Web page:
Nine years ago, in February 2008, OpenNebula announced the first open-source management software for deploying private and hybrid clouds, and released one of the most transformative platforms for innovation in the cloud. OpenNebula was the first of many open-source software components that now constitute an active and quickly growing open ecosystem in a private cloud market estimated in $7 Billion.

“Open source” software refers to source code that is freely available for use, modification and, depending on the terms of its license, redistribution of modified and extended versions of the software. It is not only that the code is open and free, collaboration between technology providers and users is a huge advantage in the open source arena. One of the beauties of open source is that it is a meeting point between users and innovators, both from industry and academia, where they can freely share resources and knowledge. Open source software is also playing a vital role in the timely dissemination and transfer of important research and technology advances in cloud computing.

Open-source has been a growing phenomenon for more than two decades, but it has been with cloud computing when open-source has become the leader for innovation and the dominating form of technology, disrupting the traditional, commercial closed-source software business. During these years, we have witnessed how open source has played a key role in driving and supporting the transition to cloud computing, accelerating the pace of innovation, and facilitating new products and services.

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Thursday, January 21, 2016

OpenStack Cloud Bubble Has Started to Burst

It was a couple of years ago in march 2014 when we wrote about the small user base and penetration in the market of OpenStack, mostly compared with the investment made by vendors and VCs. At that time we estimated that the investment in OpenStack was approximately $300 million per year. This was quite conservative, there were other estimates above $0.5 billion per year, some reaching to $1 billion per year. These estimates mainly include development cost and marketing of upstream OpenStack community. Additionally, there are other direct costs from many companies also allocating resources to develop their proprietary OpenStack distribution, training or documentation, a big overhead in indirect costs, and of course opportunity costs.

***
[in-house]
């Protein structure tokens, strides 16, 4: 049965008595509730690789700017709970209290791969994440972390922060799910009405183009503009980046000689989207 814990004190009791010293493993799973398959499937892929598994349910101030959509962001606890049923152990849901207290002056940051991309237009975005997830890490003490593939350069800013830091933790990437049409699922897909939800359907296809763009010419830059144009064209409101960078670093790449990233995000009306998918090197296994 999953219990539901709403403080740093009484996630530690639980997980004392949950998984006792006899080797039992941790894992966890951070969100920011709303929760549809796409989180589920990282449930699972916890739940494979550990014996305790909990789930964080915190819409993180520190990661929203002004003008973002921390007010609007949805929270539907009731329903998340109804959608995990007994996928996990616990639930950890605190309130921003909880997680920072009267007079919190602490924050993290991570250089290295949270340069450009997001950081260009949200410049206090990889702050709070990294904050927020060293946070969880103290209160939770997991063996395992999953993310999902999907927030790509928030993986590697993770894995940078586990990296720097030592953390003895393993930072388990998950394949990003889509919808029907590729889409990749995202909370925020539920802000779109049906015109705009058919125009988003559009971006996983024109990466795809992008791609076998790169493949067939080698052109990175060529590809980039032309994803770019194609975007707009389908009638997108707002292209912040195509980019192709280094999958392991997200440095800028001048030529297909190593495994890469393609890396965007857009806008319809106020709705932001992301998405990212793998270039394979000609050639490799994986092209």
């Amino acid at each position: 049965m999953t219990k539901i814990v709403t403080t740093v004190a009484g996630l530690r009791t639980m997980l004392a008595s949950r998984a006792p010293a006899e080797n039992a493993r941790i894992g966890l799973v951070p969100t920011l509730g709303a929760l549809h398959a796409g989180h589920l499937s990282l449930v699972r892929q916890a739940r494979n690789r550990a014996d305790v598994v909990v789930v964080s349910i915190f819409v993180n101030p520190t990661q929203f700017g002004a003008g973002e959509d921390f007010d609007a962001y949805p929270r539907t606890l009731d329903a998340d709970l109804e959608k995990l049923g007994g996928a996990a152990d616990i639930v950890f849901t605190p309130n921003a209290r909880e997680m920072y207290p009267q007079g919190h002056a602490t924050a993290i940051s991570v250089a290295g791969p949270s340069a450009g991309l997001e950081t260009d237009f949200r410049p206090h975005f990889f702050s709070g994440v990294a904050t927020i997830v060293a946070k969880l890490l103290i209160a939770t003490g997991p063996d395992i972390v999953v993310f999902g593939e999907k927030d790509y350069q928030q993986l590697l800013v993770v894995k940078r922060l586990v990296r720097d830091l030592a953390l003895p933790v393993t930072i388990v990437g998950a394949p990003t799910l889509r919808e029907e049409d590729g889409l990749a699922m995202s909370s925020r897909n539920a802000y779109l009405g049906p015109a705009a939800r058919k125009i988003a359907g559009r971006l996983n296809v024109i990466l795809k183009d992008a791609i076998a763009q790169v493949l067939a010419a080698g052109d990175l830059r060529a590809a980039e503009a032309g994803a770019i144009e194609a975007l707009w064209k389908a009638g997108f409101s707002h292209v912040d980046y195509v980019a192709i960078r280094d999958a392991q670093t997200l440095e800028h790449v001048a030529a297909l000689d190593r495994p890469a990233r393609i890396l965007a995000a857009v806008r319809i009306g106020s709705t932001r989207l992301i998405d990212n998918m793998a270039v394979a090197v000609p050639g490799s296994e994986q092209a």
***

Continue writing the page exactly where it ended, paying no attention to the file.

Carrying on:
Some months after this post, in September 2014, 451 Research made public a market analysis forecasting that OpenStack market was growing from $883 million in revenue in 2014 to $1.7 billion in 2016, with service providers with clouds enabled by OpenStack representing 73% of that revenue total. This revenue is relatively very small in comparison with the investment being made and the revenue of the market leaders such as VMware ($6 billion in 2014 ), AWS (now close to $7 billion a year) and Red Hat Linux (now close to $2 billion a year). Cumulative investment was disproportionate to any realistic return. It just does not seem feasible that there is room for several vendors to profit from OpenStack. There were sufficient indicators, for those willing to open their eyes, showing that OpenStack was in a bubble.

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Monday, May 12, 2014

Which Are the Top Cited Publications and Authors in Cloud Computing?

The IEEE Transactions on Cloud Computing Journal is publishing a paper entitled “A Scientometric Analysis of Cloud Computing Literature” by Leonard Heilig and Stefan Voß (University of Hamburg) that presents an analysis of publication patterns, research impact and research productivity in the field of Cloud Computing. Two interesting results are the top cited publications and top cited authors in Cloud Computing.